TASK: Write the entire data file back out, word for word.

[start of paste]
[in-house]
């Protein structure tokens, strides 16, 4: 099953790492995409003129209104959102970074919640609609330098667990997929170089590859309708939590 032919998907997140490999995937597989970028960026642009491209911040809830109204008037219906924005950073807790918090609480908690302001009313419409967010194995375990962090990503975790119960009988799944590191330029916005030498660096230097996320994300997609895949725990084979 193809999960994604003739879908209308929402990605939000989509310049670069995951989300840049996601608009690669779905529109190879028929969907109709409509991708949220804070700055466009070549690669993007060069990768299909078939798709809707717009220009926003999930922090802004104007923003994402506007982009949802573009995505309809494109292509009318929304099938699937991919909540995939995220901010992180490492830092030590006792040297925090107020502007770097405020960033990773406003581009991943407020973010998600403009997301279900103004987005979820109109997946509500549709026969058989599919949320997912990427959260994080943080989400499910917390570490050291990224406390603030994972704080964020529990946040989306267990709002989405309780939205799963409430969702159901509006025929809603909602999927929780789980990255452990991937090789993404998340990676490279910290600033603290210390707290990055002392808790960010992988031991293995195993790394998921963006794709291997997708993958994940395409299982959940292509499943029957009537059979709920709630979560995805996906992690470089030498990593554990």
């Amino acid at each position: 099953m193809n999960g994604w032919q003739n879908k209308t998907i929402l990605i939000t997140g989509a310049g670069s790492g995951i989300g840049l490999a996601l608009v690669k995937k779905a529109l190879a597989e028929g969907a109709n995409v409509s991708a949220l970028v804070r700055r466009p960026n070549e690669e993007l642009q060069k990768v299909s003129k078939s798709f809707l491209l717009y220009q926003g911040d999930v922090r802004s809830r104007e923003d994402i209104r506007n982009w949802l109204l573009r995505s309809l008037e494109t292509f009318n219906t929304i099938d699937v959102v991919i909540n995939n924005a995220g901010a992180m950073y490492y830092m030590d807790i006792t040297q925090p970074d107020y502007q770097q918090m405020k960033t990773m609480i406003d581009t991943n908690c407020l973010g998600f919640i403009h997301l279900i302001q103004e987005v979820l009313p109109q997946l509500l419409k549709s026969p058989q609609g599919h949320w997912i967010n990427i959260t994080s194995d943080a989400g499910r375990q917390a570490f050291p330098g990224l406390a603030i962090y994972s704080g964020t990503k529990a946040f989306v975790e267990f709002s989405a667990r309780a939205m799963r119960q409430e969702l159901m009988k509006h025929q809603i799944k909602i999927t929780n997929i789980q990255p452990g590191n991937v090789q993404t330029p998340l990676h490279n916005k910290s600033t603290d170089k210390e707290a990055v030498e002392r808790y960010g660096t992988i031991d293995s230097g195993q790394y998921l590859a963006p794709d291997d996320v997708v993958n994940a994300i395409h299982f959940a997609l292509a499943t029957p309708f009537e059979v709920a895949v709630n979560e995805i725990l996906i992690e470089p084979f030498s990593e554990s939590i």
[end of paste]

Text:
[in-house]
């Protein structure tokens, strides 16, 4: 099953790492995409003129209104959102970074919640609609330098667990997929170089590859309708939590 032919998907997140490999995937597989970028960026642009491209911040809830109204008037219906924005950073807790918090609480908690302001009313419409967010194995375990962090990503975790119960009988799944590191330029916005030498660096230097996320994300997609895949725990084979 193809999960994604003739879908209308929402990605939000989509310049670069995951989300840049996601608009690669779905529109190879028929969907109709409509991708949220804070700055466009070549690669993007060069990768299909078939798709809707717009220009926003999930922090802004104007923003994402506007982009949802573009995505309809494109292509009318929304099938699937991919909540995939995220901010992180490492830092030590006792040297925090107020502007770097405020960033990773406003581009991943407020973010998600403009997301279900103004987005979820109109997946509500549709026969058989599919949320997912990427959260994080943080989400499910917390570490050291990224406390603030994972704080964020529990946040989306267990709002989405309780939205799963409430969702159901509006025929809603909602999927929780789980990255452990991937090789993404998340990676490279910290600033603290210390707290990055002392808790960010992988031991293995195993790394998921963006794709291997997708993958994940395409299982959940292509499943029957009537059979709920709630979560995805996906992690470089030498990593554990």
């Amino acid at each position: 099953m193809n999960g994604w032919q003739n879908k209308t998907i929402l990605i939000t997140g989509a310049g670069s790492g995951i989300g840049l490999a996601l608009v690669k995937k779905a529109l190879a597989e028929g969907a109709n995409v409509s991708a949220l970028v804070r700055r466009p960026n070549e690669e993007l642009q060069k990768v299909s003129k078939s798709f809707l491209l717009y220009q926003g911040d999930v922090r802004s809830r104007e923003d994402i209104r506007n982009w949802l109204l573009r995505s309809l008037e494109t292509f009318n219906t929304i099938d699937v959102v991919i909540n995939n924005a995220g901010a992180m950073y490492y830092m030590d807790i006792t040297q925090p970074d107020y502007q770097q918090m405020k960033t990773m609480i406003d581009t991943n908690c407020l973010g998600f919640i403009h997301l279900i302001q103004e987005v979820l009313p109109q997946l509500l419409k549709s026969p058989q609609g599919h949320w997912i967010n990427i959260t994080s194995d943080a989400g499910r375990q917390a570490f050291p330098g990224l406390a603030i962090y994972s704080g964020t990503k529990a946040f989306v975790e267990f709002s989405a667990r309780a939205m799963r119960q409430e969702l159901m009988k509006h025929q809603i799944k909602i999927t929780n997929i789980q990255p452990g590191n991937v090789q993404t330029p998340l990676h490279n916005k910290s600033t603290d170089k210390e707290a990055v030498e002392r808790y960010g660096t992988i031991d293995s230097g195993q790394y998921l590859a963006p794709d291997d996320v997708v993958n994940a994300i395409h299982f959940a997609l292509a499943t029957p309708f009537e059979v709920a895949v709630n979560e995805i725990l996906i992690e470089p084979f030498s990593e554990s939590i």